The rift between the Reserve Bank of India (RBI) and the government is seen widening after sources told CNBC-TV18 that the RBI governor
Urjit Patel may consider resigning from his post.
But this isn't the first time that the centre and the central bank have traded barbs over policy matters. A significant number of issues came up in 2018 when the RBI and the centre were not on the same page:
A constant cause of rift between the government and the central bank is that of interest rates. While the government wants to keep them lower, the inflation-focused central bank remains cautious.
In June last year, a controversy erupted when the finance ministry insisted on meeting Monetary Policy Committee of India (MPCI) members before the policy review, reported
Arvind Subramanian, then chief economic advisor, said the dip in growth and falling inflation warranted substantial monetary policy easing, the report said.
On August 1, the RBI resorted to a back-to-back interest rate hike for the first time in almost five years to curb inflation and pre-empt a rout of the rupee.
February 12 circular
RBI’s February 12 circular on stressed assets sparked yet another controversy. The central bank ordered banks to take all large accounts above Rs 2,000 crore into bankruptcy, if a resolution plan was not met in 180 days.
However, the centre argued that the power sector be given a special consideration due to large number of stressed projects and low investor interest.
SS Mundra, former deputy governor of RBI, said that the central bank was well within its power to issue new stressed asset directions which apply to all sectors. This was on the back of the then amended RBI Act which gave power to RBI to direct banks to initiate bankruptcy proceedings against defaulters, reported
BloombergQuint. The PNB fraud, Nirav Modi and RBI
After the Rs 14,000 crore Punjab National Bank fraud caused by diamantaire Nirav Modi and his uncle Mehul Choksi unfolded, the centre hit out RBI on supervision.
On February 23, Arun Jaitley said, “Regulators ultimately decide the rules of the game and regulators have to have a third eye, which is to be perpetually open. But unfortunately, in the Indian system, we politicians are accountable, the regulators are not.”
Urjit Patel on March 14 replied saying, “There has been the usual blame game, passing of the buck and a tone of honking, mostly short-term and knee-jerk reactions.”
Patel further said that the public sector banks are regulated by the governments and any interference by the central bank to regulate them makes the government uncomfortable as it would mean conceding some of its control over money that has been feeding the economy,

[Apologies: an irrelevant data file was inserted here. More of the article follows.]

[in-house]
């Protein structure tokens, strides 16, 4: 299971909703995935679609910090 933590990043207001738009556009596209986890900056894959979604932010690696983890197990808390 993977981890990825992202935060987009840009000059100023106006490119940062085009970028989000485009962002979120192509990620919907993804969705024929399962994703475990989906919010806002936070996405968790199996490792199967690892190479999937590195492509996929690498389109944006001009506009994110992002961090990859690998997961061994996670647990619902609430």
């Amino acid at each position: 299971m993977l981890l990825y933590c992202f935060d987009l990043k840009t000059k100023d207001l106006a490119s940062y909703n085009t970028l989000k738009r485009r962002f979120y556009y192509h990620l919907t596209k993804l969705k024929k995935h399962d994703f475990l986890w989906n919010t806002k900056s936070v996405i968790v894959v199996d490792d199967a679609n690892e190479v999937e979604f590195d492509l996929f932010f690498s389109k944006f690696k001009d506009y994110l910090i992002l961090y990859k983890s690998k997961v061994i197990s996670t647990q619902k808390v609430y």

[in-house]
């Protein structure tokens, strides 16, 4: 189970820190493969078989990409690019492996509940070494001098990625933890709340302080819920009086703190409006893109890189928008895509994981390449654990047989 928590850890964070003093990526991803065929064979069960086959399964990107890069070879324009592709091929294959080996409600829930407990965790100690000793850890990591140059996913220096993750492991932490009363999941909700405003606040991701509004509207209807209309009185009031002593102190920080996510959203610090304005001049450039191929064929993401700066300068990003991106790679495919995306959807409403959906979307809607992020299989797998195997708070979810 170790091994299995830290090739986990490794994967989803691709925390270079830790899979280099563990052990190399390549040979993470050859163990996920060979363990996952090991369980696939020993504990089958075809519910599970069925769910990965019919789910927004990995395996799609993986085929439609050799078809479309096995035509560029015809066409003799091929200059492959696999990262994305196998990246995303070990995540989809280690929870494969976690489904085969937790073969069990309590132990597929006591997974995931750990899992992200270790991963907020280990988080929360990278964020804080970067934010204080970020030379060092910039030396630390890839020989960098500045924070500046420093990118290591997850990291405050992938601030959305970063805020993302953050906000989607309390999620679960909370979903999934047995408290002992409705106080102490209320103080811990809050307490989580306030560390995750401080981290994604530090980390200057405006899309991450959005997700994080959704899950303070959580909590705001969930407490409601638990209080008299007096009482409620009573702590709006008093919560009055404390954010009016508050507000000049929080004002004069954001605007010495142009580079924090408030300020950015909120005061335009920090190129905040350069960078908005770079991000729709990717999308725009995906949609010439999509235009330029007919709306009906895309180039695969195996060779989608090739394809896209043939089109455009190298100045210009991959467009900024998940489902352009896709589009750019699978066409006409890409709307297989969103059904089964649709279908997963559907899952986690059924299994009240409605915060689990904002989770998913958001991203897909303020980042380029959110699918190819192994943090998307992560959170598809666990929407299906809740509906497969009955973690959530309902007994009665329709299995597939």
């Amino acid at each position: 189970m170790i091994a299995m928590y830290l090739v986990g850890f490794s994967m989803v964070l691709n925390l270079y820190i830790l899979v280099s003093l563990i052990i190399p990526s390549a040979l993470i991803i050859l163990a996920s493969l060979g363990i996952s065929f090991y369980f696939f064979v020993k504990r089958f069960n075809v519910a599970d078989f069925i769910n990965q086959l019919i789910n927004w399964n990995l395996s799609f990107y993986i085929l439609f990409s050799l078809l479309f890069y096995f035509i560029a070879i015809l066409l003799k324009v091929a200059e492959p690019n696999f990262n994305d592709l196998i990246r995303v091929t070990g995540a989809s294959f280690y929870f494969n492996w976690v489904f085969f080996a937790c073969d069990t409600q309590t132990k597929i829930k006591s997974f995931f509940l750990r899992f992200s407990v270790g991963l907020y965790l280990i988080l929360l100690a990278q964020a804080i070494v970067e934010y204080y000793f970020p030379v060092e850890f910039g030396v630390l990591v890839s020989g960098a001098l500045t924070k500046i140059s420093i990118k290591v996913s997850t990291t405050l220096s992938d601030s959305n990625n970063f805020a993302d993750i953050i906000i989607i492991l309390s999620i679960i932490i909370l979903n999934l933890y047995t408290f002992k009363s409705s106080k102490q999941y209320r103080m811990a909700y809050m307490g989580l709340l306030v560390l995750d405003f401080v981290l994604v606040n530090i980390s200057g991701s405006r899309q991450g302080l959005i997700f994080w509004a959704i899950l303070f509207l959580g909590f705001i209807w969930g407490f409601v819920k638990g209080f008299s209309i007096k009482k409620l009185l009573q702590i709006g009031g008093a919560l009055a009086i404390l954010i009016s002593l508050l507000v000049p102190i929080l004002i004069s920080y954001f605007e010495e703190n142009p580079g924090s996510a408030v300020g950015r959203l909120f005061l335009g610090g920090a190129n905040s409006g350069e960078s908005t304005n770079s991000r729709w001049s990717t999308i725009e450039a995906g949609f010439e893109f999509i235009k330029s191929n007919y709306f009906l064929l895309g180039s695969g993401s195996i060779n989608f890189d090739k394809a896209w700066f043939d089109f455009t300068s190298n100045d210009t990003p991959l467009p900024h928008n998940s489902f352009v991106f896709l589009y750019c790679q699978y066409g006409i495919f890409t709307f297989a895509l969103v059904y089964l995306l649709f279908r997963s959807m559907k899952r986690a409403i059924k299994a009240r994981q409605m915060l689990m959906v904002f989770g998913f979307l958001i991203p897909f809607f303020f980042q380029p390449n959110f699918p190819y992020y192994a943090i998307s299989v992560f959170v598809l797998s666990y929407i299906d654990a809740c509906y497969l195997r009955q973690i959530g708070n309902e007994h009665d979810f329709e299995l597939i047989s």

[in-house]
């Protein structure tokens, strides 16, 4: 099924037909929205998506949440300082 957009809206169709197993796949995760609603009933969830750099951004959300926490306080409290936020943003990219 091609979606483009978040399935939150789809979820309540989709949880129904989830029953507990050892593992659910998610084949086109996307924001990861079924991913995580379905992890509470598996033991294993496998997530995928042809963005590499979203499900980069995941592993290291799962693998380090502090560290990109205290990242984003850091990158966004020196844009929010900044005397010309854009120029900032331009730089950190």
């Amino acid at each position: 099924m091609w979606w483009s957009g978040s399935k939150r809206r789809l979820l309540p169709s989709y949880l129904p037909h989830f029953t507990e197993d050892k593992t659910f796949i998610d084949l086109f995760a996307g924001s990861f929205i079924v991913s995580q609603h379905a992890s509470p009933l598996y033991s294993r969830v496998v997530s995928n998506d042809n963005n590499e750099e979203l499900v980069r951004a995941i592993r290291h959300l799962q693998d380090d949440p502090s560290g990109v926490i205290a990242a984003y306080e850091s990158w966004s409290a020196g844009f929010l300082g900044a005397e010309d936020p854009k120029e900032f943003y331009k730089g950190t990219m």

reported. IndiaToday The IL&FS row
Infrastructure Leasing & Financial Services’ default issue caused rapid selloff in the market. The RBI, however, did not pay any heed to the request of the government to provide relief to the non-banking financial company (NBFC).
The central bank had called for a meeting on September 28 with key shareholders of IL&FS, including Life Insurance Corporation of India (LIC) and State Bank of India, after the company and its subsidiaries defaulted on repayments of various debt instruments, to discuss about finding infusion plans into the company.
However, it cancelled the same saying it wanted details of the plan for future or corrective action which are to be taken by the company.
Ousting of Nachiket Mor
The centre removed Nachiket Mor from the RBI board without any formal intimation. Mor had an additional two years to serve on the board and his removal was seen to be linked to his vocal opposition to the government’s demand for a higher dividend.
“He had completed just a year of his four-year term. He was brought for a second stint because of his expertise in banking areas. But he used to speak up (and) was not exactly the darling of bureaucrats, which could be a reason why his term was cut short,”
reported citing sources. The Economic Times On PCA and NPA norms
The government was also upset with the RBI for not consulting the ministry before finalizing norms for prompt corrective action (PCA) and classification of non-performing assets (NPAs), “The PCA framework was revised and tightened in April 2017, but there was no discussion in any board meeting. The government does not know the rationale behind revising the framework and how the RBI arrived at it. Similarly there was no discussion in the board meeting on the revised NPA framework, a senior unnamed government official told
reported. Business Standard